Rookie sensation Colton Herta showed impressive speed Friday on the Indianapolis Motor Speedway road course but applied it at the wrong time in qualifying, keeping him off the pole and relegating him to a start from the outside of Row 2.
While Will Power made headlines with the fastest lap in opening practice for the sixth running of the INDYCAR Grand Prix, the time didn’t hold up after the second 45-minute practice on the 2.439-mile road course. Herta, already an NTT IndyCar Series winner, narrowly missed dipping below 68 seconds with his 1:08.0393 — the fastest lap across both practice sessions.
The Harding Steinbrenner Racing driver maintained his momentum in knockout qualifying by posting the fastest lap in Round 1’s second group by 0.0562 seconds over Scott Dixon, easily advancing to the second round.
Herta’s masterful use of new Firestone Firehawk alternate tires in Round 2 resulted in the fastest lap of the weekend and the only one to cross into the 67-second range. Topping the timesheet with a 1:07.8887, he guaranteed his place in the Firestone Fast Six with a lap 0.130 seconds quicker than eventual pole sitter Felix Rosenqvist.
For the third round of qualifying, all six drivers went from using brand-new red-sidewalled tires to used rubber. While some were able to maximize the speed available from the scuffed alternates, Herta was slower in 11 of the track’s 12 sections and unable to put together a lap comparable to his Round 2 performance.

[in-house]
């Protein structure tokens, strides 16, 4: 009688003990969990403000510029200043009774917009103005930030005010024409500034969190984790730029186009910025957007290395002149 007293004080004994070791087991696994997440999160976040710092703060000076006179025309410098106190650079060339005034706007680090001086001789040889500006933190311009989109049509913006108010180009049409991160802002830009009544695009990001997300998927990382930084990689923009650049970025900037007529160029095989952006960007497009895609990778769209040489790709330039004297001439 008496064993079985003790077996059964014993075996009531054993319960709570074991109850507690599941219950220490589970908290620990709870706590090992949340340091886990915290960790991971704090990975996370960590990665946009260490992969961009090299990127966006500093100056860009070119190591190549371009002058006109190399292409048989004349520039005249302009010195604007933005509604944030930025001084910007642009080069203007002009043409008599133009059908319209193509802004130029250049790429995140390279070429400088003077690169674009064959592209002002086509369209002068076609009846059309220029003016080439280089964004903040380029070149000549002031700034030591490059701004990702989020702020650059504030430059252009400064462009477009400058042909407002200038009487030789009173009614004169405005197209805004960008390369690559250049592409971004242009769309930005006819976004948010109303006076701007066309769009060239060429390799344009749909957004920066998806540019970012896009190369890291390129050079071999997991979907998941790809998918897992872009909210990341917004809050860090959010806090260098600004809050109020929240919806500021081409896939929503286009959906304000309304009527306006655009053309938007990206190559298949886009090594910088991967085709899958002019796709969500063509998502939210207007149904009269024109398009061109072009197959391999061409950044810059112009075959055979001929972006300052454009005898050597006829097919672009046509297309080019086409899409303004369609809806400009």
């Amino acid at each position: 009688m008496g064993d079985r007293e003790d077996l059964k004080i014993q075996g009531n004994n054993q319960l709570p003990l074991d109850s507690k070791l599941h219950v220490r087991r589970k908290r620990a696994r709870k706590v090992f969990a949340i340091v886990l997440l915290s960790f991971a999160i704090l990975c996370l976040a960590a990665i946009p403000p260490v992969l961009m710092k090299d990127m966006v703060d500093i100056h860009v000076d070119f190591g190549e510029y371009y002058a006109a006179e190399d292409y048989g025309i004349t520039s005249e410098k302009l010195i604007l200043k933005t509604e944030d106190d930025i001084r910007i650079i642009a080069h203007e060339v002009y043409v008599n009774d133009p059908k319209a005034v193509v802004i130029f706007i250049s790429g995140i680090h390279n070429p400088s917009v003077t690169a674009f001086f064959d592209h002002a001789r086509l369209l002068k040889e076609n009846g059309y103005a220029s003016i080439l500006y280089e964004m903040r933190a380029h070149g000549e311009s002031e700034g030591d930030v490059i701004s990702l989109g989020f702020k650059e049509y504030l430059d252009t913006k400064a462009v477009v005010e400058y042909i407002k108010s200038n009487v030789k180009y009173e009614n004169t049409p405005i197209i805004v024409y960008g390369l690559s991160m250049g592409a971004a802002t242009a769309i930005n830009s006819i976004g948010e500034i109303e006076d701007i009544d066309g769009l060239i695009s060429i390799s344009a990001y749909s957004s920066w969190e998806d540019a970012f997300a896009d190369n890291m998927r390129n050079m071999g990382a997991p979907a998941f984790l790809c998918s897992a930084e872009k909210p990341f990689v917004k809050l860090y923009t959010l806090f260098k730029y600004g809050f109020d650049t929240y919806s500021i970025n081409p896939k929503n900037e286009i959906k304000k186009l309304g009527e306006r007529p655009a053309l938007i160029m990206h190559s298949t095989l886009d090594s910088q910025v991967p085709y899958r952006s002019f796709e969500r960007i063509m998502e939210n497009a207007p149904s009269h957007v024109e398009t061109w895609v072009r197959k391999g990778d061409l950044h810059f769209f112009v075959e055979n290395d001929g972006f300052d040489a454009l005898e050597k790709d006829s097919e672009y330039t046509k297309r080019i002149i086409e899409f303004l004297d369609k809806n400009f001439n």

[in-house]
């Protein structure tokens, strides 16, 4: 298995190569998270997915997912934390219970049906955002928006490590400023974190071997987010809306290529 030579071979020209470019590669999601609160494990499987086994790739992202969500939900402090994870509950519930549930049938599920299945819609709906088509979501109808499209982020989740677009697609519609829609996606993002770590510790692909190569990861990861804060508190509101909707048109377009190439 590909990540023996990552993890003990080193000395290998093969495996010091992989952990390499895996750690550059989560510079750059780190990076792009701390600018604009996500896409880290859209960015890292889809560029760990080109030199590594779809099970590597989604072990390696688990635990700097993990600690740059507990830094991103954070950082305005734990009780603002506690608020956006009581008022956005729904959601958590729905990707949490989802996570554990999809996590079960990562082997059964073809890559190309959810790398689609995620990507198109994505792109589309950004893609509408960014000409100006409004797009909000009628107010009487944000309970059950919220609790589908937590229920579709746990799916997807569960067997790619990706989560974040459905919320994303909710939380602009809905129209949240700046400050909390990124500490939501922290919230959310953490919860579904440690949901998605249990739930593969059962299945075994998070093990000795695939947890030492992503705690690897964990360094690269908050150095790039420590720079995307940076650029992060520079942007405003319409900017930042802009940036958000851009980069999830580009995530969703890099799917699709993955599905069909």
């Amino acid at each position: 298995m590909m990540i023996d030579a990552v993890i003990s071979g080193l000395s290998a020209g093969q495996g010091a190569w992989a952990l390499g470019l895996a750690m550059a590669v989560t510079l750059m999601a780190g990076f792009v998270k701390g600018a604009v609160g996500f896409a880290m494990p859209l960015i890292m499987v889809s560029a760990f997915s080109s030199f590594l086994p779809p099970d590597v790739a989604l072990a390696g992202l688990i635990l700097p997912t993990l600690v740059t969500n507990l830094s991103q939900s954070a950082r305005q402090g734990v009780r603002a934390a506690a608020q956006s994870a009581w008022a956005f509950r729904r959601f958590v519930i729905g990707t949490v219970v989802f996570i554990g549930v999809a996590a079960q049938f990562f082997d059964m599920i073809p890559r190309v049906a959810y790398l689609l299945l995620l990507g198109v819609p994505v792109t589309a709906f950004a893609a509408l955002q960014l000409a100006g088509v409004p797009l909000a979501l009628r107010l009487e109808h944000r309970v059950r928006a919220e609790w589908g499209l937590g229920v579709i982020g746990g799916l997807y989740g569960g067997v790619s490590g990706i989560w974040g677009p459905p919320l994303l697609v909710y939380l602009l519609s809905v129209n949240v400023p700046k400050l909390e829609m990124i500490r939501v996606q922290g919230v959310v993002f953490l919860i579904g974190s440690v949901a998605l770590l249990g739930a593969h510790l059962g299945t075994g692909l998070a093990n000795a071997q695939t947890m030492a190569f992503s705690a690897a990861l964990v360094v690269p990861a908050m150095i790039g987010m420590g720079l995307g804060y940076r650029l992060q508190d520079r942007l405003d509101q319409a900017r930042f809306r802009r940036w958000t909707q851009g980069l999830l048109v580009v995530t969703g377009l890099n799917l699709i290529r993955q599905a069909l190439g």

At the end of the Fast Six, Herta’s best lap was 0.4856 seconds slower than his second round performance while Rosenqvist’s similar transition from new to used tires dropped his time by 0.2597 seconds. The difference was small enough to give the Swedish driver his first career pole while Scott Dixon and Jack Harvey’s own efforts pushed Herta to fourth in the final results.
Perhaps more frustrating for Herta is that his ideal lap — a hypothetical time made up of all his best sections — would have beaten Rosenqvist’s pole time of 1:08.2785 by 0.0758 seconds. Unfortunately for Herta, a hypothetical lap doesn’t count when an NTT P1 Award is on the line.
IndyCar’s annual visit to the IMS road course favors the pole sitter who has gone to victory lane four times in five years, bringing the sting of missing out on pole into even sharper focus for Herta. Even so, a ray of hope exists: The anomalous year was the inaugural race in 2014 when Simon Pagenaud won from fourth on the grid — where Herta will take the green flag from at 3:50 p.m. EDT on Saturday.